Loan guarantees aim to boost flagging renewables sectors, under pressure from cheaper fossil fuels
By Ed King
The US government has made $4 billion in clean energy funding available, in support of President Obama’s Climate Action Plan.
The loan guarantees are for US renewable energy and energy efficiency projects that cut, store or reduce the country’s greenhouse gas emissions.
“Through previous loan guarantees and other investments, the Department is already helping launch or jumpstart entire industries in the US, from utility-scale wind and solar to nuclear and lower-carbon fossil energy,” energy secretary Ernest Moniz said in a statement.
“Today’s announcement will help build on and accelerate that success.”
The new loans are the latest in a series of measures aimed at cutting emissions, deployed through the President’s executive powers.
Last month Obama announced new carbon emission standards for coal power plants, which could see reduce carbon pollution fall 26% by 2020 compared with 2005 levels.
By 2030, the draft rule would mandate that the emissions be cut by 30% compared with 2005 levels.
The tough challenge facing US decarbonisation efforts is highlighted by latest data from the US Energy Information Agency, which suggest the country’s emissions are set to rise for a second successive year.
US wind installations are performing even worse than a very poor 2013, due to the end of favourable tax credits, while coal generation is climbing.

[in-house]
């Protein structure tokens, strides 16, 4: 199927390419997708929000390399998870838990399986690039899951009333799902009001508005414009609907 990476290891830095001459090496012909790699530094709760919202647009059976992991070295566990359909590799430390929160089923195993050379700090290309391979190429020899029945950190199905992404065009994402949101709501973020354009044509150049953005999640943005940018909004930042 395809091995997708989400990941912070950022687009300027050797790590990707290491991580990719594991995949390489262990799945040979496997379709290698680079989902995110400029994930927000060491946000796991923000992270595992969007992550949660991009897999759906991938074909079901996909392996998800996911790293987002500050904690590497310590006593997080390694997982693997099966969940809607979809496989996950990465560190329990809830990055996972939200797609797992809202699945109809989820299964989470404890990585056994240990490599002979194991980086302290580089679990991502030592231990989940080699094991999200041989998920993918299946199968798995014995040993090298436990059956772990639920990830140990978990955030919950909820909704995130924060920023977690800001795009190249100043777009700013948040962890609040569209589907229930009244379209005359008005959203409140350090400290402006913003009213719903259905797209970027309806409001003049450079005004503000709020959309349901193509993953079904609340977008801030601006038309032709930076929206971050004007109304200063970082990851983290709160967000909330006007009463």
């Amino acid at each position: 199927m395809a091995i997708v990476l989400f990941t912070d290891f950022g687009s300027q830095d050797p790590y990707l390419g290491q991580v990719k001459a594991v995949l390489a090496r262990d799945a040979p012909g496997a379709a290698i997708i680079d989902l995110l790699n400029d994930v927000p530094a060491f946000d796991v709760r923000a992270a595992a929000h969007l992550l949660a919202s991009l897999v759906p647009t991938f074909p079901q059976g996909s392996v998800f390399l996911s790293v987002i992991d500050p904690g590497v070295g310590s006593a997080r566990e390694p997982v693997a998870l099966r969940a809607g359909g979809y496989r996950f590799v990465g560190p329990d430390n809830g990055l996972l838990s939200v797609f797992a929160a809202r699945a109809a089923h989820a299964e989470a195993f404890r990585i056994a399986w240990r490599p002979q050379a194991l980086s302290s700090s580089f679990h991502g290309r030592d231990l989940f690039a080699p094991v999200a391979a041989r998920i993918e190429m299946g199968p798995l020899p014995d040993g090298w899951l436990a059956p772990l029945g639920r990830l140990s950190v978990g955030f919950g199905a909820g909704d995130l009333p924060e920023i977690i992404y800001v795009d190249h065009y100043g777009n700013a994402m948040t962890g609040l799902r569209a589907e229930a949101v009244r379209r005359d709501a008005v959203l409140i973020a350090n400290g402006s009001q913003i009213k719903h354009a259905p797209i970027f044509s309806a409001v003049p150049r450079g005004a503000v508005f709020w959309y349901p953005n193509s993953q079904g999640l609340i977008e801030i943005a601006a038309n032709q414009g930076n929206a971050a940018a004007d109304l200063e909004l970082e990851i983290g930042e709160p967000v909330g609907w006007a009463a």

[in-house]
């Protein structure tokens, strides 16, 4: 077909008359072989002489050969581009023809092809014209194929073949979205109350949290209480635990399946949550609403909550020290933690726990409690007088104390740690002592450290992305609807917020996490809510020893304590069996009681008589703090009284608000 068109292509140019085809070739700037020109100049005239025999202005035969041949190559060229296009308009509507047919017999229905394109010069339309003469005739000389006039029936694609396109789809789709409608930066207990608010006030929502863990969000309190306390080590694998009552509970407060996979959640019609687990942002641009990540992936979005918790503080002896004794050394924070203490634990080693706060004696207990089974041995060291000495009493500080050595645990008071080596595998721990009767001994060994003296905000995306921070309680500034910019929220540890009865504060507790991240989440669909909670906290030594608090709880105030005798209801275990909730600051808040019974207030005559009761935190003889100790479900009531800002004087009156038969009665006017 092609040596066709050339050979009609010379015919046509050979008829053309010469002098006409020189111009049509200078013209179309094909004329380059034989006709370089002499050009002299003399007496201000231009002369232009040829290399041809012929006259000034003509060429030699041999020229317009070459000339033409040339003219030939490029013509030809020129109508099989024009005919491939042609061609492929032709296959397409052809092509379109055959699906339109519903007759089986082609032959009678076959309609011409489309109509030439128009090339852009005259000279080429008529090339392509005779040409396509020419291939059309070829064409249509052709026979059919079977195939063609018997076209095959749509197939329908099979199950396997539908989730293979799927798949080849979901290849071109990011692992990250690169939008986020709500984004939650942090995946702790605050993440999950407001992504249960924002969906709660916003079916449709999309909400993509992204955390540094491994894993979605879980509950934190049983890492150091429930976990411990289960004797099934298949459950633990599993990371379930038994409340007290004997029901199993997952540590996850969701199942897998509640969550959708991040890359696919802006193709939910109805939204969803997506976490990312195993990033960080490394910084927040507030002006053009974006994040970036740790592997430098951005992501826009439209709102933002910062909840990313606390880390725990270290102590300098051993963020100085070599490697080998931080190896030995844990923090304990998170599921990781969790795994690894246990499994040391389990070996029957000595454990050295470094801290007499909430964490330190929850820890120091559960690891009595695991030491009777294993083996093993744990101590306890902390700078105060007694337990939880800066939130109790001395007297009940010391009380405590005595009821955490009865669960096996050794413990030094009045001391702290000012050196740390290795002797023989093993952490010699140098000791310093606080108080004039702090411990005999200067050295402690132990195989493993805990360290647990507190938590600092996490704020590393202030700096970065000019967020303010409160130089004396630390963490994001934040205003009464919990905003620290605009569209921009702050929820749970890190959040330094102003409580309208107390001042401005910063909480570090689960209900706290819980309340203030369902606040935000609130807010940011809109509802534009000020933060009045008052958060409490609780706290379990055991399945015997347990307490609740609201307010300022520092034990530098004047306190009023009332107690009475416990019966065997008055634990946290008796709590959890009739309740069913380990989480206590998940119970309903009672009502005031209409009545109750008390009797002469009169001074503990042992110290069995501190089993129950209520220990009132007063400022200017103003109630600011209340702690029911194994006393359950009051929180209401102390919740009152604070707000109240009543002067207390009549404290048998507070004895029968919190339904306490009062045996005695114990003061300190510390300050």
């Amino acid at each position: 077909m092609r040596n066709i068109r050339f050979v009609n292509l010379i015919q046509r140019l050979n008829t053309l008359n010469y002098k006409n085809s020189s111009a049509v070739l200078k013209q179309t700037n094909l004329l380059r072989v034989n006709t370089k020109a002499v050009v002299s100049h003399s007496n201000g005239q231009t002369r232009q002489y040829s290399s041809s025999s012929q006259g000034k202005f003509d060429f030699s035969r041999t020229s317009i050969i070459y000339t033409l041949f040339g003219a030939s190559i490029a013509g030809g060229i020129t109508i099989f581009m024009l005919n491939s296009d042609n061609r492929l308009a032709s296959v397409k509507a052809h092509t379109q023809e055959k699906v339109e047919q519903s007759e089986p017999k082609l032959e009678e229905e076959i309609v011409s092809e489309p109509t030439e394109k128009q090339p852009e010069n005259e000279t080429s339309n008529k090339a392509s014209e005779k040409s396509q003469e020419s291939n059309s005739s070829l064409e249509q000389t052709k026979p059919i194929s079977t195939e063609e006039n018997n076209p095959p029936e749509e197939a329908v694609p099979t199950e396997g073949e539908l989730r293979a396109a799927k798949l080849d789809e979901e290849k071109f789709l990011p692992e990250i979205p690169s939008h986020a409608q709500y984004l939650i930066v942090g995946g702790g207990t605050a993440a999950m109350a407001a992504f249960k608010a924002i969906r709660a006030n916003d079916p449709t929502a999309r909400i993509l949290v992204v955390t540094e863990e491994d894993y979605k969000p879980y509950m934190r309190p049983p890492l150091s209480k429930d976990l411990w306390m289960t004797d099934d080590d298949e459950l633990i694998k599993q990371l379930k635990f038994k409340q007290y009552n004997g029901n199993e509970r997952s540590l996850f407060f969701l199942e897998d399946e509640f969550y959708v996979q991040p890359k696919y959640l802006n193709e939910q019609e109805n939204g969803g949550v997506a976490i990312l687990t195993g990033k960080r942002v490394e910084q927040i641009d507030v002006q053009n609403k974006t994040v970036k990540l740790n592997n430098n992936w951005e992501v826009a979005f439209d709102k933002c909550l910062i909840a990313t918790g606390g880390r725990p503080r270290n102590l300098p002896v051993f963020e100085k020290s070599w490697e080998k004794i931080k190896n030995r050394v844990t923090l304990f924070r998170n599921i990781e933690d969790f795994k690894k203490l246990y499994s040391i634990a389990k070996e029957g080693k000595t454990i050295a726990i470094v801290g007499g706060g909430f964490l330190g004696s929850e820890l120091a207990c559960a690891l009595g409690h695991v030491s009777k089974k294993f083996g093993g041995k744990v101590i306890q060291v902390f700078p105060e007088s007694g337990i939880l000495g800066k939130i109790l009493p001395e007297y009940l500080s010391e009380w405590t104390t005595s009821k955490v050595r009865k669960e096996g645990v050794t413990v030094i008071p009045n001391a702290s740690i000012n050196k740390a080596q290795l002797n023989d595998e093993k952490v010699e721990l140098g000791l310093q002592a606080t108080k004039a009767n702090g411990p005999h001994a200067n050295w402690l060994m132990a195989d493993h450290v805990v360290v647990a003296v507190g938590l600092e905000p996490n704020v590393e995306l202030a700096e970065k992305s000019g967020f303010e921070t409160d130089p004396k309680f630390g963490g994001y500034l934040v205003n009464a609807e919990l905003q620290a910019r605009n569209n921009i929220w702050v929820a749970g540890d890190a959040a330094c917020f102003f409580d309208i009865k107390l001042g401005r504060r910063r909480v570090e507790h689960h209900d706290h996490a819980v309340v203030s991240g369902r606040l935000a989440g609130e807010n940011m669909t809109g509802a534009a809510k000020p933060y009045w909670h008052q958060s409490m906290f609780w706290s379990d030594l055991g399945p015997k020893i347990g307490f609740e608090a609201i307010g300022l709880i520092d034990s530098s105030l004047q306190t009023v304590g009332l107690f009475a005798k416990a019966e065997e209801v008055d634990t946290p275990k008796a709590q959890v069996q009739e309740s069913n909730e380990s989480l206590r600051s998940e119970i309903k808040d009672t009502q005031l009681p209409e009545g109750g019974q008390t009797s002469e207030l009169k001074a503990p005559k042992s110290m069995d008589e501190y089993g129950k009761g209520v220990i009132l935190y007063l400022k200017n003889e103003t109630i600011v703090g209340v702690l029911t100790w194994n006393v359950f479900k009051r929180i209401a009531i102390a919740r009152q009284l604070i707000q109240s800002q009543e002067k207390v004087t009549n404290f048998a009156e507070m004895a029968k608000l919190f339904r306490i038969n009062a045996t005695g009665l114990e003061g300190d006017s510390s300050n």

In the past year climate change has rapidly become one of the White House’s signature policy initiatives, set against a hostile Congress that has refused to pass any new green laws.
Last week Obama mocked his Republican opponents, many of whom say global warming is not a threat, and have called for low carbon legislation to be scrapped.
“Folks will tell you climate change is a hoax or a fad or a plot, it’s a liberal plot,” he said.
“Many who say that actually know better and they’re just embarrassed, they duck the question.
“‘They say, hey, I’m not a scientist,’ which really translates into, ‘I accept that manmade climate change is real, but if I say so out loud, I will be run out of town by a bunch of fringe elements that thinks climate science is a liberal plot.'”
Scientists say parts of the US are already feeling the effects of climate change-related weather patterns, with 20% of the country suffering severe to extreme drought.
Published in May, the USA National Climate Assessment warned of temperature rises between 1.1 to 2.2C in the coming decades.
“The most recent decade was the nation’s and the world’s hottest on record, and 2012 was the hottest year on record in the continental United States,” it said.